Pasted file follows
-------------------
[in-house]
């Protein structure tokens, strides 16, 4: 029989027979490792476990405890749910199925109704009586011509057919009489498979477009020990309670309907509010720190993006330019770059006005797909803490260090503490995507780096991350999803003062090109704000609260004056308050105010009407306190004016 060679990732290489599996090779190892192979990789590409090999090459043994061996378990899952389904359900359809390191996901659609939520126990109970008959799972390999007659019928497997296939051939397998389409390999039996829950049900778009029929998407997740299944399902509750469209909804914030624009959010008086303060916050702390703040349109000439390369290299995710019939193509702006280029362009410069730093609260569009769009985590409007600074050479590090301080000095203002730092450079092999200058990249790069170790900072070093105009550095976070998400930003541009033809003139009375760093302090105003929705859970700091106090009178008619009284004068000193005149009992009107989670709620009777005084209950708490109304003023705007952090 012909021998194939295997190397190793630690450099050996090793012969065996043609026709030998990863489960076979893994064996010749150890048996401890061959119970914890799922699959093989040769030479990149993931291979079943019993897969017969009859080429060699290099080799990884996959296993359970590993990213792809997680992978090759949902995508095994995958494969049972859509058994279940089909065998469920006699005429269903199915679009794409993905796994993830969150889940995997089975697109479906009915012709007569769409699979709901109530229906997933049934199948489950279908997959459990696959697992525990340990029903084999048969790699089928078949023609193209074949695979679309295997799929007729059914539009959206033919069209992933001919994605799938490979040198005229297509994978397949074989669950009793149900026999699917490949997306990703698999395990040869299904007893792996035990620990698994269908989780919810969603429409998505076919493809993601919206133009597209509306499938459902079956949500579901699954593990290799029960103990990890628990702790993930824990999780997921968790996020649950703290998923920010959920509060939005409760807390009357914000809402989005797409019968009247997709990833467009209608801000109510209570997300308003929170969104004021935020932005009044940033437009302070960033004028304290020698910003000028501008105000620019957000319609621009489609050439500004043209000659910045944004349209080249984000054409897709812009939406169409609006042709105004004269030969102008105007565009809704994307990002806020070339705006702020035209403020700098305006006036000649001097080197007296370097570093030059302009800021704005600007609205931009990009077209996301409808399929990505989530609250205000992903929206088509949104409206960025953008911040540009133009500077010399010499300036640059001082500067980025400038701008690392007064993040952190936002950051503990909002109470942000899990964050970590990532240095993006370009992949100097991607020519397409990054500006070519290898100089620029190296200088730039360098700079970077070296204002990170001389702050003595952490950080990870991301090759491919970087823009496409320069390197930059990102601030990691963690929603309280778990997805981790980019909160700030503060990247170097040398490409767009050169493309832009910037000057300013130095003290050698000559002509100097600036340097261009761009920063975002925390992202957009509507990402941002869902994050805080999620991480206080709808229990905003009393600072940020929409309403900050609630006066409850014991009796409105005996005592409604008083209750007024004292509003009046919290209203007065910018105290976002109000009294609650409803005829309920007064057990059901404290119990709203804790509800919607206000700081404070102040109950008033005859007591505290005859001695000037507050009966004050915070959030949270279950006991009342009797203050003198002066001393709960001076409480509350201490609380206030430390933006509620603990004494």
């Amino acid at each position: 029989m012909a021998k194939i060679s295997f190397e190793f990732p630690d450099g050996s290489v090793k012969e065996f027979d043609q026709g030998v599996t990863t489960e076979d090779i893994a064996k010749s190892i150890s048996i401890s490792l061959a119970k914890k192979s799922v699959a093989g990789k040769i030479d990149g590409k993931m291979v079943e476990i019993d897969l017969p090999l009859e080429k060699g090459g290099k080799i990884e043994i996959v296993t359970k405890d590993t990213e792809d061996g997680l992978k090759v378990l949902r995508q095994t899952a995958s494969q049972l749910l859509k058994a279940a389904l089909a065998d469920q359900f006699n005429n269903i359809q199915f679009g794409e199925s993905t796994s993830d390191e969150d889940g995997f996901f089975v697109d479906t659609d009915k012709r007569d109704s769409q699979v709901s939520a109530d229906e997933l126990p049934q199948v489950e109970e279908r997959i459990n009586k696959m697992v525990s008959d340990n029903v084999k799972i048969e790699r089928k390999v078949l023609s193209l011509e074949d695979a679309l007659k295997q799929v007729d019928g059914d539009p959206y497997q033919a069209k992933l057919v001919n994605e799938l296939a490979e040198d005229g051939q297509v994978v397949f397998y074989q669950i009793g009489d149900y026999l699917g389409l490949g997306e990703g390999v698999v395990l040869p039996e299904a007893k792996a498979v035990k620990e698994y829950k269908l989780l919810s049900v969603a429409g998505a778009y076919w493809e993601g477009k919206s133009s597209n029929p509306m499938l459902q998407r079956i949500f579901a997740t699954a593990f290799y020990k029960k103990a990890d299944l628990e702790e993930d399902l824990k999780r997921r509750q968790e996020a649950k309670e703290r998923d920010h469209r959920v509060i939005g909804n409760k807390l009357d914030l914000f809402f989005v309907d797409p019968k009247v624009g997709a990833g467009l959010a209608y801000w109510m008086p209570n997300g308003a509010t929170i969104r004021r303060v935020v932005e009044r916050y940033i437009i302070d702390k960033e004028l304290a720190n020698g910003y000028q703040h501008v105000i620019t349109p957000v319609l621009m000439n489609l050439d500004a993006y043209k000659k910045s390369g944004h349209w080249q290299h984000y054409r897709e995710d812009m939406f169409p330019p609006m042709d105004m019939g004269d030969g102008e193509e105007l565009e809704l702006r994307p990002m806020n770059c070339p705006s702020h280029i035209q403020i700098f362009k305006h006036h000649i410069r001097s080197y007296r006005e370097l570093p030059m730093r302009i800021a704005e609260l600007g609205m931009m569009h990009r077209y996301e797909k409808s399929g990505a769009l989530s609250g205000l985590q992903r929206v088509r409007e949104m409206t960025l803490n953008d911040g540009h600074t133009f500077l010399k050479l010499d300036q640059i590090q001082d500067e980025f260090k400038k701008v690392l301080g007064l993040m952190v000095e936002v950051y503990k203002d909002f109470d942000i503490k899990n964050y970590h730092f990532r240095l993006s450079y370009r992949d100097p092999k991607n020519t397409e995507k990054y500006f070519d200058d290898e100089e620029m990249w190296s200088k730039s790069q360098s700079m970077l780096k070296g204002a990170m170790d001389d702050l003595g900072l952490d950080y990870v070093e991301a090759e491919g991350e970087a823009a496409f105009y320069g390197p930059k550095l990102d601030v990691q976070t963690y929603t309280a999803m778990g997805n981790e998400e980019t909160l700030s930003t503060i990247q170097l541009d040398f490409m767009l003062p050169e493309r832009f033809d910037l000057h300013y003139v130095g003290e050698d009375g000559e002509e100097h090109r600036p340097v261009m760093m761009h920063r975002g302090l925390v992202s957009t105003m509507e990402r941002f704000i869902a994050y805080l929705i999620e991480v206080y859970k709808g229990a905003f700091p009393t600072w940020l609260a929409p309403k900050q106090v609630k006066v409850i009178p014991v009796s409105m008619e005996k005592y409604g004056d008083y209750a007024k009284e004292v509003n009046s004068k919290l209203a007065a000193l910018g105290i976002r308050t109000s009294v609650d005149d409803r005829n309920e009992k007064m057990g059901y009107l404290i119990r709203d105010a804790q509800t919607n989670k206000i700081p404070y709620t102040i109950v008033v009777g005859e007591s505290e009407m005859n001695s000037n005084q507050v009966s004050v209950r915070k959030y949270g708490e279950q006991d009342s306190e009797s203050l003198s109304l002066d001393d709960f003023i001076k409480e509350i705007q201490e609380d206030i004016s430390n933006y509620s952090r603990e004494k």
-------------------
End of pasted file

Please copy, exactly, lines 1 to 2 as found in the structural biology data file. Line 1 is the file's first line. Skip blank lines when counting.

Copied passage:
[in-house]
């Protein structure tokens, strides 16, 4: 029989027979490792476990405890749910199925109704009586011509057919009489498979477009020990309670309907509010720190993006330019770059006005797909803490260090503490995507780096991350999803003062090109704000609260004056308050105010009407306190004016 060679990732290489599996090779190892192979990789590409090999090459043994061996378990899952389904359900359809390191996901659609939520126990109970008959799972390999007659019928497997296939051939397998389409390999039996829950049900778009029929998407997740299944399902509750469209909804914030624009959010008086303060916050702390703040349109000439390369290299995710019939193509702006280029362009410069730093609260569009769009985590409007600074050479590090301080000095203002730092450079092999200058990249790069170790900072070093105009550095976070998400930003541009033809003139009375760093302090105003929705859970700091106090009178008619009284004068000193005149009992009107989670709620009777005084209950708490109304003023705007952090 012909021998194939295997190397190793630690450099050996090793012969065996043609026709030998990863489960076979893994064996010749150890048996401890061959119970914890799922699959093989040769030479990149993931291979079943019993897969017969009859080429060699290099080799990884996959296993359970590993990213792809997680992978090759949902995508095994995958494969049972859509058994279940089909065998469920006699005429269903199915679009794409993905796994993830969150889940995997089975697109479906009915012709007569769409699979709901109530229906997933049934199948489950279908997959459990696959697992525990340990029903084999048969790699089928078949023609193209074949695979679309295997799929007729059914539009959206033919069209992933001919994605799938490979040198005229297509994978397949074989669950009793149900026999699917490949997306990703698999395990040869299904007893792996035990620990698994269908989780919810969603429409998505076919493809993601919206133009597209509306499938459902079956949500579901699954593990290799029960103990990890628990702790993930824990999780997921968790996020649950703290998923920010959920509060939005409760807390009357914000809402989005797409019968009247997709990833467009209608801000109510209570997300308003929170969104004021935020932005009044940033437009302070960033004028304290020698910003000028501008105000620019957000319609621009489609050439500004043209000659910045944004349209080249984000054409897709812009939406169409609006042709105004004269030969102008105007565009809704994307990002806020070339705006702020035209403020700098305006006036000649001097080197007296370097570093030059302009800021704005600007609205931009990009077209996301409808399929990505989530609250205000992903929206088509949104409206960025953008911040540009133009500077010399010499300036640059001082500067980025400038701008690392007064993040952190936002950051503990909002109470942000899990964050970590990532240095993006370009992949100097991607020519397409990054500006070519290898100089620029190296200088730039360098700079970077070296204002990170001389702050003595952490950080990870991301090759491919970087823009496409320069390197930059990102601030990691963690929603309280778990997805981790980019909160700030503060990247170097040398490409767009050169493309832009910037000057300013130095003290050698000559002509100097600036340097261009761009920063975002925390992202957009509507990402941002869902994050805080999620991480206080709808229990905003009393600072940020929409309403900050609630006066409850014991009796409105005996005592409604008083209750007024004292509003009046919290209203007065910018105290976002109000009294609650409803005829309920007064057990059901404290119990709203804790509800919607206000700081404070102040109950008033005859007591505290005859001695000037507050009966004050915070959030949270279950006991009342009797203050003198002066001393709960001076409480509350201490609380206030430390933006509620603990004494």